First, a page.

The Bye Bye Man
The Bye Bye Man is the kind of film that is so boring and bereft of anything of possible interest that it becomes infuriating.
When writer/director Sian Heder introduced “Tallulah” at this year’s past Sundance Film Festival, it was revealed that she was around six months pregnant during production. She also shared that when she received the call about the festival accepting her film, her sentiment was more or less “Cool … I have a baby on my boob.” Heder’s movie, playing in select theaters and available on Netflix, is unabashedly about this very physical and emotional commitment to the life-changing event of motherhood, conveyed with an albeit drawn-out story. In its greatest achievement, Heder's writing and directing of “Tallulah” articulates—or feels like it does, to my humbled, male eyes—the intangible sacrifice and stresses of motherhood.
Heder’s script is narratively ambitious with this mission, centered on a stolen baby and three moms who are bad in ways different to this week’s mainstream comedy release “Bad Moms.” Ellen Page plays Tallulah (shortened to “Lu”), a gutter punk living on the road with her boyfriend Nico (Evan Jonigkeit), sharing a lack of personal responsibility and connection to the world outside of their van. When he ditches her after deciding that he doesn’t want to slum it anymore, Lu heads to New York City to scrounge for food, and get money from Nico’s estranged mother Margo (Allison Janney, in a career-best role). Margo too is isolated from the world, living alone with a pet turtle in an apartment owned by the husband she’s separated from, but unwilling to officially divorce.
While stealing room service leftovers from outside hotel rooms, Tallulah is recruited by a disaster of a housewife named Carolyn (Tammy Blanchard) to watch her baby while she goes out to desperately impress a man. In a fantastic introductory scene, Blanchard broadcasts the dangerous nature of a mother who has lost focus of everything outside of herself. She whips up a tornado of stress in just one interaction with Lu, ping-ponging between prepping her body while not caring whether her naked baby makes a mess on the carpet. When Carolyn passes out later in the evening, Tallulah takes the baby to her van for a safe sleep; when the police are in the hotel lobby the next morning, Lu heads over to Margo’s place, and claims that the baby belongs to her and Nico. Margo reluctantly hosts Lu and her "new" granddaughter, but begins to relate to Tallulah in ways surprising to both women.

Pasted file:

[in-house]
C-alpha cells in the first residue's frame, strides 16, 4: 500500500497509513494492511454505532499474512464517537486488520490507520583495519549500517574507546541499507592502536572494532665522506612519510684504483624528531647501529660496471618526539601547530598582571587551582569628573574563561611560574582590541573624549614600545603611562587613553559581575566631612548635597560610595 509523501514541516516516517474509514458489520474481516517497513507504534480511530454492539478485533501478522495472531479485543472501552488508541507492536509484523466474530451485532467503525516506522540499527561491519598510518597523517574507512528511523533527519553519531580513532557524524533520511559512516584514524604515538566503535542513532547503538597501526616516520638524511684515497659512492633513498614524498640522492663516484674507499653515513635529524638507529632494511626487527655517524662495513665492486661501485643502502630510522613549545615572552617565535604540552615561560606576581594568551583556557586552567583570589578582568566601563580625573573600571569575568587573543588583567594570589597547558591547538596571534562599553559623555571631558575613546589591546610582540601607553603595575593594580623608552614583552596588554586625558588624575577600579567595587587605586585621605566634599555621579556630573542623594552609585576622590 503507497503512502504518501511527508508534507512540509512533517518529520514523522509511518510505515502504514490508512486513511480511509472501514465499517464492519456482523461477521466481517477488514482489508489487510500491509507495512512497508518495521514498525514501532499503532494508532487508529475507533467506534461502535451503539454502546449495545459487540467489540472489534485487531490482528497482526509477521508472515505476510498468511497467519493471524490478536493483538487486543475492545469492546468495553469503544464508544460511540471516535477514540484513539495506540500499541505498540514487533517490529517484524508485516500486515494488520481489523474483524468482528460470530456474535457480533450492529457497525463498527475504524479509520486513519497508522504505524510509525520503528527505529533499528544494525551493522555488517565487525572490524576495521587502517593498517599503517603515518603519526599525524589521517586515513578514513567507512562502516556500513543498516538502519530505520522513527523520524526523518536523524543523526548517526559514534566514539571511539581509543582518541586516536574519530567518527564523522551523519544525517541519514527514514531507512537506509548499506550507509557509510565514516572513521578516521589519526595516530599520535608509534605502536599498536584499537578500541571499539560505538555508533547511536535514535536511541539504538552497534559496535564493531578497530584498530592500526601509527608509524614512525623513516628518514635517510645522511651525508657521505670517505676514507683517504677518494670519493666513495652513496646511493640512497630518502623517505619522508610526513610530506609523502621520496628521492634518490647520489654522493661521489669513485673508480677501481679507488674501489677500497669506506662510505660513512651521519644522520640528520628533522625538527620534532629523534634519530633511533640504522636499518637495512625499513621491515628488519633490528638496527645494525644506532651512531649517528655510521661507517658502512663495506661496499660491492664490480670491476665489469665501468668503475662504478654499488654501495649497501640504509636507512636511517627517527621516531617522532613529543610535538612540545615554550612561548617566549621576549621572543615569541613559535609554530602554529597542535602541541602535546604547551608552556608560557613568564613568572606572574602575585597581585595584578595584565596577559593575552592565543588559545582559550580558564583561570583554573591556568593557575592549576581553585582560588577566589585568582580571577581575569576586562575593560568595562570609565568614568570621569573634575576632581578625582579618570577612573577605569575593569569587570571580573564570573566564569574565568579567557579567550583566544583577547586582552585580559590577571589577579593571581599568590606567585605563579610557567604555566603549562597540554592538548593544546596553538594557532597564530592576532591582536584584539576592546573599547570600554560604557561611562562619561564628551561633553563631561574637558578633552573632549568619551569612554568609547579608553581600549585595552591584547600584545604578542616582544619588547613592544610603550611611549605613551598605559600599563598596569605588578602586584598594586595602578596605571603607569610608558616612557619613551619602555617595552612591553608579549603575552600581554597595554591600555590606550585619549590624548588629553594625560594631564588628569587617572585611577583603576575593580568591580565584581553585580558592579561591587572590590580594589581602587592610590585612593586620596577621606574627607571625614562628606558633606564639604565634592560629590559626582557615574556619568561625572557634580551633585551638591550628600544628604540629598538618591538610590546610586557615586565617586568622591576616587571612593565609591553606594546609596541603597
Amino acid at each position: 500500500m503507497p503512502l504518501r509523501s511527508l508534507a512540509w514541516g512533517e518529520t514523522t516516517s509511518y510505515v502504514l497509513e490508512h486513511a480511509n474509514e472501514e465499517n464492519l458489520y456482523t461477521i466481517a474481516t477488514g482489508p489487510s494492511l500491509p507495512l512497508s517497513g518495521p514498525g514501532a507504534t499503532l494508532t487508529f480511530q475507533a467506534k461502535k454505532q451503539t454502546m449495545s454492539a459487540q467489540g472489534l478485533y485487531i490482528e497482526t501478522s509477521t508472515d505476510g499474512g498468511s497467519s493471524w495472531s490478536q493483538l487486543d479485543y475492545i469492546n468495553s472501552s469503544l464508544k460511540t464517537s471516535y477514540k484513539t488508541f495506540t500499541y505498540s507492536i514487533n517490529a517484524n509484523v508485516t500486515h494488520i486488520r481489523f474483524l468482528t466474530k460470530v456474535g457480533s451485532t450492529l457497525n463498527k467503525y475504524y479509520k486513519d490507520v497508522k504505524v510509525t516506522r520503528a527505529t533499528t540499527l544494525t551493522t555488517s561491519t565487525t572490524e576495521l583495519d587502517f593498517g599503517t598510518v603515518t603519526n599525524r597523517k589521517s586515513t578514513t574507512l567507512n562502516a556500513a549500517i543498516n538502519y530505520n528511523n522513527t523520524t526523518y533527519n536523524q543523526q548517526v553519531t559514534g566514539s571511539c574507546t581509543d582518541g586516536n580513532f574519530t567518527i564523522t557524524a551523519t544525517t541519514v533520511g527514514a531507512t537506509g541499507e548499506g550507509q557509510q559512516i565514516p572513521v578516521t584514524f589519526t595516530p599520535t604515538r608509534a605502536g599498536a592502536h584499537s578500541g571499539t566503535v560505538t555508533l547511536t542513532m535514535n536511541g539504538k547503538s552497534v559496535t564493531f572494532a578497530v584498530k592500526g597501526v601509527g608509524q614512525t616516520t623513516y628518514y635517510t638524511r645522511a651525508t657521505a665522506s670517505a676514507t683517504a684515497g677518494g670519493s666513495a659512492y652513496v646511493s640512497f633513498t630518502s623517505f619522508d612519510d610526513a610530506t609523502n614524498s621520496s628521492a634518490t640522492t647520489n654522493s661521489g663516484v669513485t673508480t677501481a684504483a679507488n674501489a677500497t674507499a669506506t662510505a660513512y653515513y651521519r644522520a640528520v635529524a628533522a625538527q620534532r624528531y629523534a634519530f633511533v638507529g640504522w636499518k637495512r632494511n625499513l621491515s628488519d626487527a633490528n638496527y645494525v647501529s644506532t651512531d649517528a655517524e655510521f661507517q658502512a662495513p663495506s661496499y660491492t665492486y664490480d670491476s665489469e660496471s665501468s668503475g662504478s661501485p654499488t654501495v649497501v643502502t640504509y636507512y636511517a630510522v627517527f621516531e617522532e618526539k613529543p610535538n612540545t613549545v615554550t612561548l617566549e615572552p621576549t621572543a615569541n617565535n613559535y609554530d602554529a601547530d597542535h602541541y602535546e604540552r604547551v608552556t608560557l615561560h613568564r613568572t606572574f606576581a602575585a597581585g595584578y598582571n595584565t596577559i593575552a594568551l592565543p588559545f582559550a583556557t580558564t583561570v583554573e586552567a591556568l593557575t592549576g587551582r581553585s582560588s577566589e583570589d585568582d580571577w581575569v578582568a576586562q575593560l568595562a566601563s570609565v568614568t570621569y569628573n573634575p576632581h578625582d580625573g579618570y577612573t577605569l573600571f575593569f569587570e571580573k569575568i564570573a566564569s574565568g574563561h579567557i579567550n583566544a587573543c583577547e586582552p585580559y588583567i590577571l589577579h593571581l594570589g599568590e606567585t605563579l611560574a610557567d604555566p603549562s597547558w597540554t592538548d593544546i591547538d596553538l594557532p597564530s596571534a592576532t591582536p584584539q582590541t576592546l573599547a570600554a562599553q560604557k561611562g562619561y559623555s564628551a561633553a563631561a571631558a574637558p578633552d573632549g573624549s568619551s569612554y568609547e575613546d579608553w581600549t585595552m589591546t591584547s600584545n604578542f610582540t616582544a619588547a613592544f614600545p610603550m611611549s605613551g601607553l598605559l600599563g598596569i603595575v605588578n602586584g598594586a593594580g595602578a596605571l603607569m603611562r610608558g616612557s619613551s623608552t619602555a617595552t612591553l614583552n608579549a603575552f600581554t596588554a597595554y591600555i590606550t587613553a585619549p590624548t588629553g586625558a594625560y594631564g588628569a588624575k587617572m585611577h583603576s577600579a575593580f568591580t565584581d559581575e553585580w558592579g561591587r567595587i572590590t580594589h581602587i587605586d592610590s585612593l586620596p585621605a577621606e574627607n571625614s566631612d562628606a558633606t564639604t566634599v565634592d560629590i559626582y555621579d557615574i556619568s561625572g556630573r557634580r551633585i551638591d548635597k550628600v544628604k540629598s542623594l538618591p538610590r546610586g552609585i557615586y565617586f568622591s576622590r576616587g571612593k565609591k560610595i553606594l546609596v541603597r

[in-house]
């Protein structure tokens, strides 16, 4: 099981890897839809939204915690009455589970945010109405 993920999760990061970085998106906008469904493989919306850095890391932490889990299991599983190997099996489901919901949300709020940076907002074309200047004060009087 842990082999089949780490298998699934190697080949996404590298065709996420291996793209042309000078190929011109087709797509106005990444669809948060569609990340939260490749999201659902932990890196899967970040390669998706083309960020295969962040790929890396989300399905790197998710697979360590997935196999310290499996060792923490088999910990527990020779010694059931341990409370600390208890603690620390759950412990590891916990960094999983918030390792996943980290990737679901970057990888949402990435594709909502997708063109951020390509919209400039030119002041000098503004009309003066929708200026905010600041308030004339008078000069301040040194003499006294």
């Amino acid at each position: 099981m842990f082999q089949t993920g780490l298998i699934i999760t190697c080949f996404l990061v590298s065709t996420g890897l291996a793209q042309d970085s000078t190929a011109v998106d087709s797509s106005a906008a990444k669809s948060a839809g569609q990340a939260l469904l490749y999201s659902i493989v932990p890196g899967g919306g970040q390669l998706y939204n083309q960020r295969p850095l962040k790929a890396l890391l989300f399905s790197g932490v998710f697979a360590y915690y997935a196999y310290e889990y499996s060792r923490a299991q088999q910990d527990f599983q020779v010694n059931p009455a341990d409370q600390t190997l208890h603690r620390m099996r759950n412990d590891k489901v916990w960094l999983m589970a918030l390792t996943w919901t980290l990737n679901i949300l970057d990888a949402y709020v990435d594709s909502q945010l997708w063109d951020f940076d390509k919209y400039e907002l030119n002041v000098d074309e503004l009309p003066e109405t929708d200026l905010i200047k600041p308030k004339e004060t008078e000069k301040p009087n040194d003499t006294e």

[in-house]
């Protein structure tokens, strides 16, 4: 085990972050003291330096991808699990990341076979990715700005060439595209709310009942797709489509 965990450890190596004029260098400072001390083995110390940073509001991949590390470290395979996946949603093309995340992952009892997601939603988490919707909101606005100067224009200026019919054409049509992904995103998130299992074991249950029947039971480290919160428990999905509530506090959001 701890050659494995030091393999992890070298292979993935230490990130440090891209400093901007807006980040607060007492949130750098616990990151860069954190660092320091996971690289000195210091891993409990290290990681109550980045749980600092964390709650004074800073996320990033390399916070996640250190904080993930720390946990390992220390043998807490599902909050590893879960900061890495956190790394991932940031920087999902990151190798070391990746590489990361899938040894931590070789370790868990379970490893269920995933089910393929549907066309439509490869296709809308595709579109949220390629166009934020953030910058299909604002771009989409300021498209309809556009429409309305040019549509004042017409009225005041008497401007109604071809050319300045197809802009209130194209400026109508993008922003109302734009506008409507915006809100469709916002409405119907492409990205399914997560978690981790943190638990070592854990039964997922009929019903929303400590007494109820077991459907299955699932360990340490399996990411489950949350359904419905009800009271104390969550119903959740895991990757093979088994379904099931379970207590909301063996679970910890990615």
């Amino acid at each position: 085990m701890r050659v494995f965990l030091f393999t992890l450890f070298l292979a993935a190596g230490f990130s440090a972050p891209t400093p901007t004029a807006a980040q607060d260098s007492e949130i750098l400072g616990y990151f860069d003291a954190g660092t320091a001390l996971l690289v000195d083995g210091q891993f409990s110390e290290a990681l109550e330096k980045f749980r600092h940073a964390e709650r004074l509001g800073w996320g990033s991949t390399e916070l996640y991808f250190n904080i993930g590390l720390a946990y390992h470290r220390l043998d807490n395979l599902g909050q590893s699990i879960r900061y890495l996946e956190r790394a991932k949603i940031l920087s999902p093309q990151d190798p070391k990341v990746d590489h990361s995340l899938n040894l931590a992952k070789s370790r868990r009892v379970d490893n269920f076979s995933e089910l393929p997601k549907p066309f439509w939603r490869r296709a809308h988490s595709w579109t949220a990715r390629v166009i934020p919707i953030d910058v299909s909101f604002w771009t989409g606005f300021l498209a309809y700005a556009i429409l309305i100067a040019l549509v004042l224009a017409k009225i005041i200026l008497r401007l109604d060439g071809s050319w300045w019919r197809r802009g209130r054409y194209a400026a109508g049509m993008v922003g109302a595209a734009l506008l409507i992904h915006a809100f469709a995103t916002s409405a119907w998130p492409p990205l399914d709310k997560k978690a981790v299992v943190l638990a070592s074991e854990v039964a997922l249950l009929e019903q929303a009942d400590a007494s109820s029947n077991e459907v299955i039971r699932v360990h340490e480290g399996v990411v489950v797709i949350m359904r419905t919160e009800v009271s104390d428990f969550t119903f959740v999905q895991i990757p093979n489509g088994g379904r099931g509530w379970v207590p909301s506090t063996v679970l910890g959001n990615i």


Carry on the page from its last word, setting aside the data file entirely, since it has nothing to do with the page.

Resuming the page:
As Heder is most of all interested in making time for Lu and Margo’s growing bond, her script has a couple of cringing contrivances to keep the police at bay, like Margo not seeing Lu’s face on the news; even a stolen baby functions more like a narrative device. “Tallulah” becomes unexpectedly conversational, touching upon the type of privilege it is to have and care for someone, through two people who have no immediate answers. The dialogue can spell some of her ideas out pretty clearly, (like when Lu says, “I think it’s better to not be needed”), but that's a minor complaint—not enough films have so directly engaged motherhood as a philosophy and not just a character trait.
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